Driven by the continued demand for increased functionality in integrated circuits, the trend toward ever-higher levels of integration has resulted the use of increasingly three-dimensional structures in order to gain more functions out of a given area. This is evident in several areas of both device and interconnect technology. One example is the continuing trend toward higher aspect ratios in vias, contacts and memory capacitor structures. Another example is the adoption of vertically-oriented transistor channels within FinFET logic devices at advanced technology nodes. On a much larger length scale, the use of through-silicon via (TSV) structures to create 3D interconnects enables vertical stacking of multiple dies. Each of these three developments leads to new challenges in process control and metrology, and a common theme is required between them to measure profiles and depths of etched structures. While diagnostic techniques, such as SEM, AFM and SPM play an important role in characterizing processes, optical metrology methods are highly desired, because they provide rapid measurements on product wafers, enabling routine monitoring and advanced process control.

Figure 1. 3D array of square trenches in silicon (left) and corresponding simulated infrared spectra (right), illustrating agreement between RCWA and EMA calculation methods in the long wavelength limit.


Model-based infrared reflectometry (MBIR) combines a photometrically accurate FTIR measurement system with a spectral range of 1-20 μm, and model-based analysis of reflectance spectra from multilayered films and structures. The infrared wavelength range provides unique advantages for the measurement of 3D-etched structures, which have already been exploited in applications of MBIR for various structures, including memory capacitors, power device trenches and isolation trenches.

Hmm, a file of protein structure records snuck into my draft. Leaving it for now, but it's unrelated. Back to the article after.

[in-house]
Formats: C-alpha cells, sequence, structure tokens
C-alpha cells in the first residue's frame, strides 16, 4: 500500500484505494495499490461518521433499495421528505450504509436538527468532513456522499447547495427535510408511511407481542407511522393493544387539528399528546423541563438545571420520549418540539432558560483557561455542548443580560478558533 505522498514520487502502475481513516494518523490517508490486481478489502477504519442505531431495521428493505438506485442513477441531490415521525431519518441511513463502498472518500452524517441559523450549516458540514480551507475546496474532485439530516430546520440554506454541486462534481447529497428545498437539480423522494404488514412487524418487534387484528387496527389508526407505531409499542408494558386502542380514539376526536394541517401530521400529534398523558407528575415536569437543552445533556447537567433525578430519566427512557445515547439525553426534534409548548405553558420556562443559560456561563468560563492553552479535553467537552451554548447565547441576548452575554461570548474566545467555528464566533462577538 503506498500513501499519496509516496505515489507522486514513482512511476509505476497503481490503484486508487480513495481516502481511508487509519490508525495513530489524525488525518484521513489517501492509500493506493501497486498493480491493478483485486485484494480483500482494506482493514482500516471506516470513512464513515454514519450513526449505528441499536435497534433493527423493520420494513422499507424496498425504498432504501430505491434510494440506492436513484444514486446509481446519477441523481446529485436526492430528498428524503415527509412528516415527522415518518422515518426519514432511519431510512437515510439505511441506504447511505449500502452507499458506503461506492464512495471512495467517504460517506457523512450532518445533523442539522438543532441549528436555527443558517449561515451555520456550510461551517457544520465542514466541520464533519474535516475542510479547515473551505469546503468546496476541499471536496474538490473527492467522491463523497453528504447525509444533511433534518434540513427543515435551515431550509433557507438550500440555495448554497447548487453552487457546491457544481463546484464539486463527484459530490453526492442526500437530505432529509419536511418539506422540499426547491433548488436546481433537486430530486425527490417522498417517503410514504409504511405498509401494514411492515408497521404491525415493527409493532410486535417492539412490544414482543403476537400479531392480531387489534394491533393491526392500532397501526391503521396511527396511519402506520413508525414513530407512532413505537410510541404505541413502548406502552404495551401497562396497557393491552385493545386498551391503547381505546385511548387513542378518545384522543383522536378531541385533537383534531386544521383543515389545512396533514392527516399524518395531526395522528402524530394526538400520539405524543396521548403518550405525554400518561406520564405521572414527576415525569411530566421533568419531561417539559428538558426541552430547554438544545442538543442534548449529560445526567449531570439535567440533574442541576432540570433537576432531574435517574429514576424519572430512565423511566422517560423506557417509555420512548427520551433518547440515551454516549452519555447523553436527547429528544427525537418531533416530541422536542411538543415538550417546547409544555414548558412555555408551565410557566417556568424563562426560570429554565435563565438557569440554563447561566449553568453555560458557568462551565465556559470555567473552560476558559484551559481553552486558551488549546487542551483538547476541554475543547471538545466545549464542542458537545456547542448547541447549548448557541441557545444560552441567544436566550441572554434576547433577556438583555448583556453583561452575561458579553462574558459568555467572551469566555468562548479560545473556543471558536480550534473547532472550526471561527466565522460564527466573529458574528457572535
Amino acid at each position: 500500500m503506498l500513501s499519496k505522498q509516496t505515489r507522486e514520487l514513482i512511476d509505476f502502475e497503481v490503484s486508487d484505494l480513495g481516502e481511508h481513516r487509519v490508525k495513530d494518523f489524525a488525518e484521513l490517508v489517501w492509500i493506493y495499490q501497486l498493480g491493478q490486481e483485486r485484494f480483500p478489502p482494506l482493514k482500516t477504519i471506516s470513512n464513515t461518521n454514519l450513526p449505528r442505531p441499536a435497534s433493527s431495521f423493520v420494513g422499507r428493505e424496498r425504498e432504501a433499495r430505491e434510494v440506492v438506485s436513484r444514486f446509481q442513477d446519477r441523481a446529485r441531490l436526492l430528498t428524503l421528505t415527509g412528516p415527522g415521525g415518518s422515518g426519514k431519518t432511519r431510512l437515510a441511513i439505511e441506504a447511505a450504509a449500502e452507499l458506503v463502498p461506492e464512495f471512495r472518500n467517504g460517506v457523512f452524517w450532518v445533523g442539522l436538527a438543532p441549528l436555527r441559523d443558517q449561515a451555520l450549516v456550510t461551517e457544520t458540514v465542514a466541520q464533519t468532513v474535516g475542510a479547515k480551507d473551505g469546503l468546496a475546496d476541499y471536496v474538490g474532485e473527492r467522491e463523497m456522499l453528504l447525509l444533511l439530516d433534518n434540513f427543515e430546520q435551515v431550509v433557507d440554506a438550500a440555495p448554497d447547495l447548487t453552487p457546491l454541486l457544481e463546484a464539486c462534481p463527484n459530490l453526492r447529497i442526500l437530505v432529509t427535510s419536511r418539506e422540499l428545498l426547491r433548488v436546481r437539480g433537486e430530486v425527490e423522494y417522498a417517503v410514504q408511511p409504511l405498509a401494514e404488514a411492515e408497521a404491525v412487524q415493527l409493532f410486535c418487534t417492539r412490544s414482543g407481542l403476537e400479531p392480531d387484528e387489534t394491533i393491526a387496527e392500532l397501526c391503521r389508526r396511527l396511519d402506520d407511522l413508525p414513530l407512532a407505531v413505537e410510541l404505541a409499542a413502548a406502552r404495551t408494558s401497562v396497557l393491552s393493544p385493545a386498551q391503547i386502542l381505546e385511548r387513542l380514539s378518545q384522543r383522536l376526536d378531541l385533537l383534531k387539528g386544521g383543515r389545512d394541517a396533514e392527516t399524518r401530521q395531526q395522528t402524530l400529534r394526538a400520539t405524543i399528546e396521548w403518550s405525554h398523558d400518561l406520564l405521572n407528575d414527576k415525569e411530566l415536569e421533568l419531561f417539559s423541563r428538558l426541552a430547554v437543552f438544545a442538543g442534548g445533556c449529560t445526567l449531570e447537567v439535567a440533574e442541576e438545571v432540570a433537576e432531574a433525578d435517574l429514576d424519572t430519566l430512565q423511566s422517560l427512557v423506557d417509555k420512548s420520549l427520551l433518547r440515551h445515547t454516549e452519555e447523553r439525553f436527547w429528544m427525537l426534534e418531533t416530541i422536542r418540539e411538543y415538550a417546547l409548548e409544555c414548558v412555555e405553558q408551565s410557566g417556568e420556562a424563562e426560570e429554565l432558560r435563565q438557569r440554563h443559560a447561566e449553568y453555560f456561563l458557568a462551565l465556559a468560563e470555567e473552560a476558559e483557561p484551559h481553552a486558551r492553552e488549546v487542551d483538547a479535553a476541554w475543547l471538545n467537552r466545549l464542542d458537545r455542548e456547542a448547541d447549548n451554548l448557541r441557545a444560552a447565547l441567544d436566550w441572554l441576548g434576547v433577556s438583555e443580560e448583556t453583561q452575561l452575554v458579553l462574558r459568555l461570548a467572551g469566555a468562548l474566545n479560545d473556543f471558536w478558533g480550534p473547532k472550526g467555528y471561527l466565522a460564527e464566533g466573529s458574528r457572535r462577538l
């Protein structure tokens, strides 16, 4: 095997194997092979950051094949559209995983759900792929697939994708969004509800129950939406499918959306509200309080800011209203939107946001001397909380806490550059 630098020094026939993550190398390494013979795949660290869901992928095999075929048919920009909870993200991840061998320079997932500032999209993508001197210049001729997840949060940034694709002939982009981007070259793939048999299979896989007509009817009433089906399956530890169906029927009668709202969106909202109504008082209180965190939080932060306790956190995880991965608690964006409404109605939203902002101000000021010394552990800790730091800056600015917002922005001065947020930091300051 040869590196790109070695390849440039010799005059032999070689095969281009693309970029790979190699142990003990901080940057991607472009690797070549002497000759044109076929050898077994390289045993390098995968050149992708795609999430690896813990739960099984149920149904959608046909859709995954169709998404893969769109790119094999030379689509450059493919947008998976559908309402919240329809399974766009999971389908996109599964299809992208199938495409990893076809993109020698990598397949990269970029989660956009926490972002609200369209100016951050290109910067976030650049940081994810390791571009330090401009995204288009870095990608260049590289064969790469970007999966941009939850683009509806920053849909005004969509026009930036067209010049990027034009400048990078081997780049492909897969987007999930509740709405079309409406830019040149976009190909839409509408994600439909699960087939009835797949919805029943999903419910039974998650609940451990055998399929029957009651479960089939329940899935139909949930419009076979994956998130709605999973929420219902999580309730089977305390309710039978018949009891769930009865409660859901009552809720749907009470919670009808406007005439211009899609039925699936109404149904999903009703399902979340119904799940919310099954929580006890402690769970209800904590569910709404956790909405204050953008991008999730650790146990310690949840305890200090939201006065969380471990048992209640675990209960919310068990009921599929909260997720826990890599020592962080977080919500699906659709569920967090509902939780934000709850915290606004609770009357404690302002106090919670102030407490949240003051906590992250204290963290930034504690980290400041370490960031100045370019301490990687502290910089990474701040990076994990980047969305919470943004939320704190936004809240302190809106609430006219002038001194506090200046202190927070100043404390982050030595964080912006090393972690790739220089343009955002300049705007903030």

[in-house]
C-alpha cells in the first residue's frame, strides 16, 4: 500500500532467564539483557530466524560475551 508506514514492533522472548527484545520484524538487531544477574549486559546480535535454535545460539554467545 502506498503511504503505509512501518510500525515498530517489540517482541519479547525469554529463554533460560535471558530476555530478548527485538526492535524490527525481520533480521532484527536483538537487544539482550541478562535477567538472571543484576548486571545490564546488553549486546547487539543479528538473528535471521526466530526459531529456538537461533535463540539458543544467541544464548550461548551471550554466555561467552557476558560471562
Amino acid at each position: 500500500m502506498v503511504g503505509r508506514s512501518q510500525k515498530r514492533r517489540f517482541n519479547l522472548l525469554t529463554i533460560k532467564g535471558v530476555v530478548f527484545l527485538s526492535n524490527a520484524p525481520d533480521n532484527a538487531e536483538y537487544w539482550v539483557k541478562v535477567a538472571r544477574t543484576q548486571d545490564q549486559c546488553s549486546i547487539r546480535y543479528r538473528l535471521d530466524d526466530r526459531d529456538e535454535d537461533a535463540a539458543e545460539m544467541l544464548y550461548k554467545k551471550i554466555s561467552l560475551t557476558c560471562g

One principle advantage of the infrared metrology is the simplified modeling of complex periodic structures. At wavelengths, greater than the pitch of a structure, the light propagates through the structure as if it was a homogeneous medium with an effective refractive index. This can be calculated from the geometry of the structure and the refractive indices of its component materials by using an effective medium approximation (EMA). If the structure parameters, such as trench width vary with depth, it is modeled as a stack of multiple layers, each characterized by its own effective refractive index. Therefore the problem of modeling the optical response of a complex etched structure can be reduced to the simpler problem of modeling a multilayer stack.

To illustrate this point, see the example presented in Figure 1. The figure shows simulated spectra for 45 degrees incidence and S-polarization for an array of square trenches etched in silicon. The trenches are 1 micron deep, have a pitch of 0.25 microns and have a width of 0.125 microns. The figure shows both an exact calculation using rigorous coupled-wave analysis (RCWA) and a simplified calculation using a Maxwell-Garnett type EMA. A vertical line corresponding to about 10,000 cm-1 (that is a wavelength of 1 micron) indicates the “diffraction threshold”, WHERE the first transmitted diffraction order emerges. In the short-wavelength range to the right of the threshold there is a rather complex spectrum typical for scatterometry. In the infrared range to the left of the threshold, the diffraction is absent. The spectrum comprises a regular pattern of interference fringes arising from the interference of light reflected from the top and bottom of the trench structure. As per the figure, the fringes can be well approximated by using the EMA method. Parameters of the structure, such as trench depth and width are readily determined from the period and amplitude of the fringes. Thus the long-wavelength approach greatly simplifies the measuring of 3D-etched structures. Note that the advantage is not only in the ease of modeling, but also in the fact that infrared spectra themselves are rather simple and their relationship to the parameters of the structure can be readily understood.